This year, SMS messaging—more simply known as text messaging— will be able to buy itself a drink to celebrate its 21st birthday. Since its start, sending a text has grown to become some folk’s primary form of communication and a hugely popular way to stay in touch in the U.S., to the tune of six billion messages sent every day in this country alone. But has our love affair with the text run its course? There are new ways to completely ignore your dinner companions that have some distinct advantages over the old standard.

Over-the-top (OTT) messaging is predicted to account for twice the volume of SMS messages by the end of this year. One of the primary reasons OTT apps like WhatsApp Messenger, Tango, and Kik Messenger are so popular is pretty straightforward – they’re free. It costs nothing to download these apps and others like them, but it also won’t cost you anything to actually send messages either. The data you send back and forth doesn’t require cell phone connectivity, as everything gets transmitted over the internet. What this means is you don’t even need to own a smartphone to be able to send messages to someone – an iPod, tablet, or other device that is Wi-Fi capable (and supports app downloads) could serve the same purpose. OTT messaging allows you to communicate with anyone anywhere in the world with an app and an internet connection – for free.

The other benefit to OTT messaging is that you can do so much more than with traditional SMS. Make video calls without needing FaceTime on an iPhone with Tango or Skype. Use Facebook Messenger to stay in touch with all of your Facebook friends without having to remember those pesky phone numbers. Take it back to the old school with Nextel-style walkie-talkie functionality using Voxer. And even with the highly questionable “self-destruct” feature of Snapchat, the OTT app is still seeing over 350 million messages sent per day. Most of these apps also provide some type of group messaging as well. And there seems to be a new app with new features popping up every week, features you just won’t get with SMS.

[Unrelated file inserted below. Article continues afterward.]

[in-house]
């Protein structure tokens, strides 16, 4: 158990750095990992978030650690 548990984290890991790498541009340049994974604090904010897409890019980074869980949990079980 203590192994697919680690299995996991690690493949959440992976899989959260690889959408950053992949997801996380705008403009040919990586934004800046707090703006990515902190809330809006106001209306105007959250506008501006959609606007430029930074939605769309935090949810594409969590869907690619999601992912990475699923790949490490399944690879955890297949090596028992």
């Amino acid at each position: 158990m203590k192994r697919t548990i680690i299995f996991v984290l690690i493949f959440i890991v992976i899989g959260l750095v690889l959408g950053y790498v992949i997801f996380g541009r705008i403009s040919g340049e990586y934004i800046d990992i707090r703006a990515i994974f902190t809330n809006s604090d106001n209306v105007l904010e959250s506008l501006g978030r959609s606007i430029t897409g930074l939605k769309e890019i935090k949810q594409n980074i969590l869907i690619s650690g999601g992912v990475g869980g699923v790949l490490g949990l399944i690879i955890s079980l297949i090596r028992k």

So is this officially the death of the SMS message? Not quite, considering half of all adults that own a cell phone do not have a smartphone. Without access to that type of advanced technology, non-smartphone owners will have to continue to rely on traditional text messaging. But for everyone else, OTT messaging is proving itself to be a fast, fun, and free way to stay connected. Are you using any of these or other OTT messaging apps? Let us know in the comments.

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